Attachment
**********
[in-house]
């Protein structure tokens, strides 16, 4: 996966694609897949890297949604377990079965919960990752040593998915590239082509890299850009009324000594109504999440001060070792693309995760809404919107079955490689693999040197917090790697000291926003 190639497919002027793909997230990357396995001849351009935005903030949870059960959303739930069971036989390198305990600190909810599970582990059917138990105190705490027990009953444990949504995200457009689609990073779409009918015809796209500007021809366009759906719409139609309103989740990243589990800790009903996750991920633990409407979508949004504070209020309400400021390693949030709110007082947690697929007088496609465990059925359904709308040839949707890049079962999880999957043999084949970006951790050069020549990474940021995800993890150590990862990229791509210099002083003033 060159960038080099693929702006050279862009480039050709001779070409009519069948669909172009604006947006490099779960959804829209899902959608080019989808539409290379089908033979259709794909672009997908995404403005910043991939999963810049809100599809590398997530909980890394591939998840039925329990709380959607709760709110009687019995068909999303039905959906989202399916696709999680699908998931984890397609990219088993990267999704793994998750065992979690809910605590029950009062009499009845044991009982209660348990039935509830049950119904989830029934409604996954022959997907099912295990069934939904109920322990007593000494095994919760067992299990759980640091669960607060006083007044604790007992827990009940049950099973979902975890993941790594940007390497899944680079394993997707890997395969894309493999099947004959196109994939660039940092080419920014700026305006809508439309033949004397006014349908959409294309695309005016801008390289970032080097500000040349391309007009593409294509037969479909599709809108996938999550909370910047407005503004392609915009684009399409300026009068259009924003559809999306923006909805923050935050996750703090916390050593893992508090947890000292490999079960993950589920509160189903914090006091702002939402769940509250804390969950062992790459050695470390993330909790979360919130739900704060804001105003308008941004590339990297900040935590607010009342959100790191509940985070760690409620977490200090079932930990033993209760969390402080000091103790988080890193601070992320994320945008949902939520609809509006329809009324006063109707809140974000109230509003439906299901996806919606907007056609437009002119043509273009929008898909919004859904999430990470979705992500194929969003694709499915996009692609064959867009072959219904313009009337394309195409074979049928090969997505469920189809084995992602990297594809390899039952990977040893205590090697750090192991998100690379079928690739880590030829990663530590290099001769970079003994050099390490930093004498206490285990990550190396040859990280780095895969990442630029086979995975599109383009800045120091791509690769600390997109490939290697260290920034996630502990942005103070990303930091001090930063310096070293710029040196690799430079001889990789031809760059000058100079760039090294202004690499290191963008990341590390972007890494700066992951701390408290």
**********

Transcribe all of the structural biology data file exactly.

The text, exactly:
[in-house]
């Protein structure tokens, strides 16, 4: 996966694609897949890297949604377990079965919960990752040593998915590239082509890299850009009324000594109504999440001060070792693309995760809404919107079955490689693999040197917090790697000291926003 190639497919002027793909997230990357396995001849351009935005903030949870059960959303739930069971036989390198305990600190909810599970582990059917138990105190705490027990009953444990949504995200457009689609990073779409009918015809796209500007021809366009759906719409139609309103989740990243589990800790009903996750991920633990409407979508949004504070209020309400400021390693949030709110007082947690697929007088496609465990059925359904709308040839949707890049079962999880999957043999084949970006951790050069020549990474940021995800993890150590990862990229791509210099002083003033 060159960038080099693929702006050279862009480039050709001779070409009519069948669909172009604006947006490099779960959804829209899902959608080019989808539409290379089908033979259709794909672009997908995404403005910043991939999963810049809100599809590398997530909980890394591939998840039925329990709380959607709760709110009687019995068909999303039905959906989202399916696709999680699908998931984890397609990219088993990267999704793994998750065992979690809910605590029950009062009499009845044991009982209660348990039935509830049950119904989830029934409604996954022959997907099912295990069934939904109920322990007593000494095994919760067992299990759980640091669960607060006083007044604790007992827990009940049950099973979902975890993941790594940007390497899944680079394993997707890997395969894309493999099947004959196109994939660039940092080419920014700026305006809508439309033949004397006014349908959409294309695309005016801008390289970032080097500000040349391309007009593409294509037969479909599709809108996938999550909370910047407005503004392609915009684009399409300026009068259009924003559809999306923006909805923050935050996750703090916390050593893992508090947890000292490999079960993950589920509160189903914090006091702002939402769940509250804390969950062992790459050695470390993330909790979360919130739900704060804001105003308008941004590339990297900040935590607010009342959100790191509940985070760690409620977490200090079932930990033993209760969390402080000091103790988080890193601070992320994320945008949902939520609809509006329809009324006063109707809140974000109230509003439906299901996806919606907007056609437009002119043509273009929008898909919004859904999430990470979705992500194929969003694709499915996009692609064959867009072959219904313009009337394309195409074979049928090969997505469920189809084995992602990297594809390899039952990977040893205590090697750090192991998100690379079928690739880590030829990663530590290099001769970079003994050099390490930093004498206490285990990550190396040859990280780095895969990442630029086979995975599109383009800045120091791509690769600390997109490939290697260290920034996630502990942005103070990303930091001090930063310096070293710029040196690799430079001889990789031809760059000058100079760039090294202004690499290191963008990341590390972007890494700066992951701390408290």